Environmental Management

, Volume 18, Issue 2, pp 183-201

First online:

State wetlands and riparian area protection programs

  • Frederick SteinerAffiliated withDepartment of Planning, Arizona State University
  • , Scott PieartAffiliated withDepartment of Planning, Arizona State University
  • , Edward CookAffiliated withDepartment of Planning, Arizona State University
  • , Jacqueline RichAffiliated withDepartment of Planning, Arizona State University
  • , Virginia ColtmanAffiliated withDepartment of Planning, Arizona State University

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The protection of wetlands and riparian areas has emerged as an important environmental planning issue. In the United States, several federal and state laws have been enacted to protect wetlands and riparian areas. Specifically, the federal Clean Water Act includes protection requirements in Sections 301 and 303 for state water quality standards, Section 401 for state certification of federal actions (projects, permits, and licenses), and Section 404 for dredge and fill permits. The Section 401 water quality state certification element has been called the “sleeping giant” of wetlands protection because it empowers state officials to veto or condition federally permitted or licensed activities that do not comply with state water quality standards. State officials have used this power infrequently. The purpose of this research was to analyze the effectiveness of state wetland and riparian programs. Contacts were established with officials in each state and in the national and regional offices of key federal agencies. Based on interviews and on a review of federal and state laws, state program effectiveness was analyzed. From this analysis, several problems and opportunities facing state wetland protection efforts are presented.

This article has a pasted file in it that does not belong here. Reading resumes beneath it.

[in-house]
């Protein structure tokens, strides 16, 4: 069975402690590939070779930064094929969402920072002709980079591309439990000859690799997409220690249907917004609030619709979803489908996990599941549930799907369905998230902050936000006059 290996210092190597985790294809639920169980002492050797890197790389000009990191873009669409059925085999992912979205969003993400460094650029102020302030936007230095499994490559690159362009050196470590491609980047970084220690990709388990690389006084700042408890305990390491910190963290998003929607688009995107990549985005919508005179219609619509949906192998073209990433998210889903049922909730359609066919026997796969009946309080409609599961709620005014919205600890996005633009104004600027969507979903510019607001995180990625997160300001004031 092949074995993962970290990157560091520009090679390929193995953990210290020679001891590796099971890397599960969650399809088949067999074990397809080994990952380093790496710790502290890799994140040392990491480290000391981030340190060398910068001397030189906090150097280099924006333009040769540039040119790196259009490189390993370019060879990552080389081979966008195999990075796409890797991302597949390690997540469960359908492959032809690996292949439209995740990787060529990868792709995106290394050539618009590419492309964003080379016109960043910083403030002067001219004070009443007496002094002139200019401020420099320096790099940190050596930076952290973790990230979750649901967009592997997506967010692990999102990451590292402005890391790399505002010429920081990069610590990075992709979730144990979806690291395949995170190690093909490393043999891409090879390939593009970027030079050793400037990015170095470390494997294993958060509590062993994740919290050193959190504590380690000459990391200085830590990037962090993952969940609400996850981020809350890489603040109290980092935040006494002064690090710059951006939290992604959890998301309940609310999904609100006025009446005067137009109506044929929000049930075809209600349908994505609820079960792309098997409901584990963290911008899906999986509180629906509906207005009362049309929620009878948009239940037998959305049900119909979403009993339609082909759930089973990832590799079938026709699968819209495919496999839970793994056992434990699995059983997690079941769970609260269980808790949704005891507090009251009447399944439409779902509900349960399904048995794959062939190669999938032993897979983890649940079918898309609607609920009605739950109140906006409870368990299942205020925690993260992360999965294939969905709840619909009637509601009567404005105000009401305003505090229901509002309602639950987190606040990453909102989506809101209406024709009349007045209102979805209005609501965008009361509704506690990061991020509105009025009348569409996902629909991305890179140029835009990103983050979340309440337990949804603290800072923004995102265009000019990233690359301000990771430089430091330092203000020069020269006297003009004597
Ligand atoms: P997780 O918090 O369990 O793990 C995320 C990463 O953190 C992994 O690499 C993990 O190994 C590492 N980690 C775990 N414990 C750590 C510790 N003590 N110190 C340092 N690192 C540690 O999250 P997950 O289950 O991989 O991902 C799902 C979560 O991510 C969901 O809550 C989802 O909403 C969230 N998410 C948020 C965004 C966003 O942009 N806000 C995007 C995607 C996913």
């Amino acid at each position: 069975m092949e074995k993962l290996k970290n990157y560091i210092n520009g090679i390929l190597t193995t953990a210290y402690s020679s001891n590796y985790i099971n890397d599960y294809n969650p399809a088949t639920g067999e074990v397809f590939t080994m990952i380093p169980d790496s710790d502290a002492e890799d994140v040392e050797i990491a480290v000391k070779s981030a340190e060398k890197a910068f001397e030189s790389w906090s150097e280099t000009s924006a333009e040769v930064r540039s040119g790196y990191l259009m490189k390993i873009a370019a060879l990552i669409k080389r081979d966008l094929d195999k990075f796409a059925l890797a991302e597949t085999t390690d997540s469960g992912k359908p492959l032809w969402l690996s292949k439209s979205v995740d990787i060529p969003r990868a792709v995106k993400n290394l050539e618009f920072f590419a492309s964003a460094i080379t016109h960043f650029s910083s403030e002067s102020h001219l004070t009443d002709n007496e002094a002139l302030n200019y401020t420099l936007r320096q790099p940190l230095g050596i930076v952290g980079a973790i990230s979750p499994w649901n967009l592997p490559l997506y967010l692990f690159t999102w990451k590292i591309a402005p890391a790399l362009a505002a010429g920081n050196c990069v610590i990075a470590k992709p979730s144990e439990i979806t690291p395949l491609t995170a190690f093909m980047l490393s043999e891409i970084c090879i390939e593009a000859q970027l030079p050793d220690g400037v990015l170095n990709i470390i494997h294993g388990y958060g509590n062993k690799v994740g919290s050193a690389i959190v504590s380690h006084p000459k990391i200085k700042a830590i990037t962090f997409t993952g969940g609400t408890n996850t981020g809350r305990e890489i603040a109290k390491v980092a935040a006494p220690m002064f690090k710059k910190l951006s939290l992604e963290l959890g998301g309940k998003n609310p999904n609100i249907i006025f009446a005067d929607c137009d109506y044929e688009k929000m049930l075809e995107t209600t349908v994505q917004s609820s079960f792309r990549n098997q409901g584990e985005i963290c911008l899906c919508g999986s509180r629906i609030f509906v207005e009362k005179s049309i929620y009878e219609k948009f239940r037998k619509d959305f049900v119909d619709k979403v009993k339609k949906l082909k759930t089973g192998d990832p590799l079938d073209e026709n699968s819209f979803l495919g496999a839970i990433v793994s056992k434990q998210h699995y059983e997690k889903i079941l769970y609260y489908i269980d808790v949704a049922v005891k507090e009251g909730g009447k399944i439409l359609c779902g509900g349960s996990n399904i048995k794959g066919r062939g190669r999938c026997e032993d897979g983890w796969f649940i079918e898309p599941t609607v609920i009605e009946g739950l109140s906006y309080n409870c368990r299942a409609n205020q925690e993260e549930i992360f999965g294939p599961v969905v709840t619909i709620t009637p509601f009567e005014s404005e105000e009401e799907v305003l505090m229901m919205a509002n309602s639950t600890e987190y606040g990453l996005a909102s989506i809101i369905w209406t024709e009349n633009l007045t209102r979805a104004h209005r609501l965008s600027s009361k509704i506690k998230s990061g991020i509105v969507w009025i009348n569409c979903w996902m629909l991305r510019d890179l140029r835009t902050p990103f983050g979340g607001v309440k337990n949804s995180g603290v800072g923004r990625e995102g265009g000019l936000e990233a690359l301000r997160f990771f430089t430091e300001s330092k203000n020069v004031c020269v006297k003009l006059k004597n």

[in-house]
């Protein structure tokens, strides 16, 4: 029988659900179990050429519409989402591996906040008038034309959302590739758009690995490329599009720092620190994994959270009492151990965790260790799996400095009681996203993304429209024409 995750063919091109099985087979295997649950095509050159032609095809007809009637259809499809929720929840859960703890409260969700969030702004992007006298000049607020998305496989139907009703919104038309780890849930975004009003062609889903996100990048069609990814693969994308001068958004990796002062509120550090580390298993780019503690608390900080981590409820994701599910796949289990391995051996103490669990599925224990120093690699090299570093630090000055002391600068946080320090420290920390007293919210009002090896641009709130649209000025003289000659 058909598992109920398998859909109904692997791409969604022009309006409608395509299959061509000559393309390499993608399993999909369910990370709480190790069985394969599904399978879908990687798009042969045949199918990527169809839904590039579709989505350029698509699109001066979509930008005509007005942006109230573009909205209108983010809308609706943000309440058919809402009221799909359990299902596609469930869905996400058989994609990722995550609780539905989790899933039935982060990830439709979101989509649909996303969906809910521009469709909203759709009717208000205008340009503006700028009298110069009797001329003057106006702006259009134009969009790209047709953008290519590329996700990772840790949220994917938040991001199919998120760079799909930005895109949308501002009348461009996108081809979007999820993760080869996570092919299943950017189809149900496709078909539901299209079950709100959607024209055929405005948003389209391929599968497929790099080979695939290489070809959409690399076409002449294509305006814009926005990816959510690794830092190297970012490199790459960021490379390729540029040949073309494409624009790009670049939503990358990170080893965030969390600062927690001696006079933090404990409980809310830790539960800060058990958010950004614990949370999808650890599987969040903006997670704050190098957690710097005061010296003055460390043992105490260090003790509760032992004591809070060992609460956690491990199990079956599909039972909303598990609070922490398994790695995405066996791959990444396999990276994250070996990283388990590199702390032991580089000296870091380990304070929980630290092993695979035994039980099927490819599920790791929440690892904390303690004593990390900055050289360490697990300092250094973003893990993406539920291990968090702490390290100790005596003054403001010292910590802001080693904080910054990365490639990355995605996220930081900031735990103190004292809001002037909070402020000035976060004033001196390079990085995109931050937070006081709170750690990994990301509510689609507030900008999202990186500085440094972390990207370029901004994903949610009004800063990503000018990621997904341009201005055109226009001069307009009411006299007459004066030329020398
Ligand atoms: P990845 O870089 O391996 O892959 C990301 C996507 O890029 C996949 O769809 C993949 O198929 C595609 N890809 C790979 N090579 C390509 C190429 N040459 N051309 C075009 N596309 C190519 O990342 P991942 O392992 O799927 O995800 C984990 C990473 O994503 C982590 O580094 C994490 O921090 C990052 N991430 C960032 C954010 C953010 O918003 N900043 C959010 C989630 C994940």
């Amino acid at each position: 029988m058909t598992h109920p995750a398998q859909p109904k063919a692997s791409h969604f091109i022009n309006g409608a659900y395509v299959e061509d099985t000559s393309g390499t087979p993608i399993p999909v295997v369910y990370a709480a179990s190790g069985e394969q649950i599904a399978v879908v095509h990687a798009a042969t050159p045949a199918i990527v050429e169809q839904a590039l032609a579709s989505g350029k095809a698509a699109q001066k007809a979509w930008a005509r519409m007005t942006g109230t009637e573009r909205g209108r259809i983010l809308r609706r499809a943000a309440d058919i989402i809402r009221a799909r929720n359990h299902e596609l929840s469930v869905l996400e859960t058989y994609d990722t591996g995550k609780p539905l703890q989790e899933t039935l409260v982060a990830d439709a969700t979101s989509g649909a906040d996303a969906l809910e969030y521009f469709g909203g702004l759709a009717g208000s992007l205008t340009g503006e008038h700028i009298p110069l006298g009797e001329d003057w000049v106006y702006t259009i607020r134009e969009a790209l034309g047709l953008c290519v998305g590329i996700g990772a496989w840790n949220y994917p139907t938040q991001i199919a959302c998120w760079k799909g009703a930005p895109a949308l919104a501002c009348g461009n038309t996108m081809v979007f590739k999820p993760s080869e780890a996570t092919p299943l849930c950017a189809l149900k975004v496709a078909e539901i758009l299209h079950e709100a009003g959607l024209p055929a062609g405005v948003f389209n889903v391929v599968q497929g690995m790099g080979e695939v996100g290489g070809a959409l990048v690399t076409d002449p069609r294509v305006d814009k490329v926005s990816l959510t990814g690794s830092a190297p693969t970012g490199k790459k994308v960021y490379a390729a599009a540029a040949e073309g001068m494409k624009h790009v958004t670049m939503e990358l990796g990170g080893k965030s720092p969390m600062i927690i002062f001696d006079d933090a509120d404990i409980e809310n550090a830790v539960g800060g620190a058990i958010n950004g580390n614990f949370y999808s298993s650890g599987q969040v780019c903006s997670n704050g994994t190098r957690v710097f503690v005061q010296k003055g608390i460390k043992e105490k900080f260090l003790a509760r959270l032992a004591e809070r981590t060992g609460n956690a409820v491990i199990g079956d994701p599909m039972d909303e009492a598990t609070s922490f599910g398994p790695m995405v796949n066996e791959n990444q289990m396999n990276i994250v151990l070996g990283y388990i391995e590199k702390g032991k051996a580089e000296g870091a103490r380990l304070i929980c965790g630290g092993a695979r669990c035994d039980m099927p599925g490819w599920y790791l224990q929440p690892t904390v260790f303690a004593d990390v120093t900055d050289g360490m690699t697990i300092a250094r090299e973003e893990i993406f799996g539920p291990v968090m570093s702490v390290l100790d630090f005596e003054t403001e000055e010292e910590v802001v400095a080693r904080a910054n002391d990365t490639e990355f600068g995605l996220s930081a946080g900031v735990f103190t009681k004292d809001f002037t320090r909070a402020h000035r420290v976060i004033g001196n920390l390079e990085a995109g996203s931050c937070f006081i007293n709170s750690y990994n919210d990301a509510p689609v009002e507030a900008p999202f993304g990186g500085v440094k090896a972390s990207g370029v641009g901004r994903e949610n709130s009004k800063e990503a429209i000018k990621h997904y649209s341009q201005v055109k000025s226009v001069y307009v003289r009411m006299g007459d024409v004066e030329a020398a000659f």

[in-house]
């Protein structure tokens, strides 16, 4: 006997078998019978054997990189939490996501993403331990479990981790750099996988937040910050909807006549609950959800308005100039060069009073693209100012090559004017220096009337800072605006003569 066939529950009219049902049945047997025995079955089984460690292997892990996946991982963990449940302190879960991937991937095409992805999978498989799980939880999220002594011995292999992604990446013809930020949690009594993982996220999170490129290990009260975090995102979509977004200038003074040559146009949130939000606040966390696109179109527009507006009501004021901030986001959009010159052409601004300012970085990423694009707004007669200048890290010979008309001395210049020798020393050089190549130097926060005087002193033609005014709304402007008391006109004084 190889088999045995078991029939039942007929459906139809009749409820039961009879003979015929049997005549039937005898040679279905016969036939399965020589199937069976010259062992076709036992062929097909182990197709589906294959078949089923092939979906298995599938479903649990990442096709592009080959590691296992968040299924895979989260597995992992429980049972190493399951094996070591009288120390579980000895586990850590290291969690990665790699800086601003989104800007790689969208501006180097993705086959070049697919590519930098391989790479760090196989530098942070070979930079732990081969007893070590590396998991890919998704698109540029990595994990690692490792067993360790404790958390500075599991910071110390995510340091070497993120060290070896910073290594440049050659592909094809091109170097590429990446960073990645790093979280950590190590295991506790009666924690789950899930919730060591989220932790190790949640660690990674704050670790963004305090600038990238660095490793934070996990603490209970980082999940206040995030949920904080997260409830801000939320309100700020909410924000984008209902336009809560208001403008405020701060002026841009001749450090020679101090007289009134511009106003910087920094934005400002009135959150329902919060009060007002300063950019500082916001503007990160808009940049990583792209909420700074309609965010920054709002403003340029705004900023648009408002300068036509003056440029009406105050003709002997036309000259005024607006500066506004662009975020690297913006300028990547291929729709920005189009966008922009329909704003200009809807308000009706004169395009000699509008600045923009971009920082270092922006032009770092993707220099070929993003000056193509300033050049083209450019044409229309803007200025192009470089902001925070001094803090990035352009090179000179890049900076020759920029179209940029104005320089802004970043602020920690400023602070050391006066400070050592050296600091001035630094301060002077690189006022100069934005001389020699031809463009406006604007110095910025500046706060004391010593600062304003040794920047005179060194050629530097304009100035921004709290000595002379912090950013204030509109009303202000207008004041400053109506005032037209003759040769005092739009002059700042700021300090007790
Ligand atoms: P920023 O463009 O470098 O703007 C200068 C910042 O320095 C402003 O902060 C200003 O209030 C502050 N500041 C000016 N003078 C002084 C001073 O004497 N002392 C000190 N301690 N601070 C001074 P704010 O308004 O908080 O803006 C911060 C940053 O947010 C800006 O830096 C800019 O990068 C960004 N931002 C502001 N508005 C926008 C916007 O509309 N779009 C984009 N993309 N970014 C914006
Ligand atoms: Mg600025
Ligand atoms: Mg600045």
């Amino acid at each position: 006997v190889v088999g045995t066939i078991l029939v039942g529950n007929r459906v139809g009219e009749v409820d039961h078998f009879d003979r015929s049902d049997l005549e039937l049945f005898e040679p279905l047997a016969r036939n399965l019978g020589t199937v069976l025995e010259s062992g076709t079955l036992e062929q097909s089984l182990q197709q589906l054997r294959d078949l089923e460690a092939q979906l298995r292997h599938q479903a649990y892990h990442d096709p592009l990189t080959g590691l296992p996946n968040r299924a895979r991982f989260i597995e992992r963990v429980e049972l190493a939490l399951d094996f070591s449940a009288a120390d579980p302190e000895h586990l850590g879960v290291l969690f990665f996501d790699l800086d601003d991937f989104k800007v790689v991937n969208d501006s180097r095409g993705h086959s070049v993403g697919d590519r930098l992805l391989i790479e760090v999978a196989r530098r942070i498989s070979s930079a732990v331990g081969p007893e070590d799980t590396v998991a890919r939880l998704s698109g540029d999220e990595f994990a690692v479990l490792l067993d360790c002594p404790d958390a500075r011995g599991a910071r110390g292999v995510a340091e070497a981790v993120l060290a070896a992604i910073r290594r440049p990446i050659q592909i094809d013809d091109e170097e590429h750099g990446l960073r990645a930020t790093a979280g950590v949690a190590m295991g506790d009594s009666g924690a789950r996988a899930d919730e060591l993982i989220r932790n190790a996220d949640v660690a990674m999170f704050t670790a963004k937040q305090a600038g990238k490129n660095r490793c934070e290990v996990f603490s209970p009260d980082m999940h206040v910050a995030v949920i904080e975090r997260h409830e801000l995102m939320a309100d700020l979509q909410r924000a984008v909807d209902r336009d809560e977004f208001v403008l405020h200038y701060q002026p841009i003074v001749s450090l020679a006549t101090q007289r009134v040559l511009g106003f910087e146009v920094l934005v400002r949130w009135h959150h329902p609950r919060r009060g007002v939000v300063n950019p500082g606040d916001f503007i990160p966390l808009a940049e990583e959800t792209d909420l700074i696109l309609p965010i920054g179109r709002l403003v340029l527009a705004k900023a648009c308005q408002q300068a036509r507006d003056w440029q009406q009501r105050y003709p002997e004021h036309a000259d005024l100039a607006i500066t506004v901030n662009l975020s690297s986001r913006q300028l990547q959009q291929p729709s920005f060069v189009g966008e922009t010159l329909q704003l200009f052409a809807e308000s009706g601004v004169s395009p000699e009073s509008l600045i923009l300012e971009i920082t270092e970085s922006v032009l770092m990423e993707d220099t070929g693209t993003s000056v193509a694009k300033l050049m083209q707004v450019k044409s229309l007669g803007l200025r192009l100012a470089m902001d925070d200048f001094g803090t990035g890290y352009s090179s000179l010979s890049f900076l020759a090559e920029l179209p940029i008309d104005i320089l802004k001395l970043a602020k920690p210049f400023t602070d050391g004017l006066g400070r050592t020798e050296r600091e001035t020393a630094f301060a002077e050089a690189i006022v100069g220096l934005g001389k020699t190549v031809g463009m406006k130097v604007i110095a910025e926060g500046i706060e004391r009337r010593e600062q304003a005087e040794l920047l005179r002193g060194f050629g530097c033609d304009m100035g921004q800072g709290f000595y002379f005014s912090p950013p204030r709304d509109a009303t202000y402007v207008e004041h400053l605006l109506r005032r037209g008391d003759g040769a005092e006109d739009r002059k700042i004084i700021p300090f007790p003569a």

Key words

Wetlands Riparian areas Environmental policy Clean water legislation and programs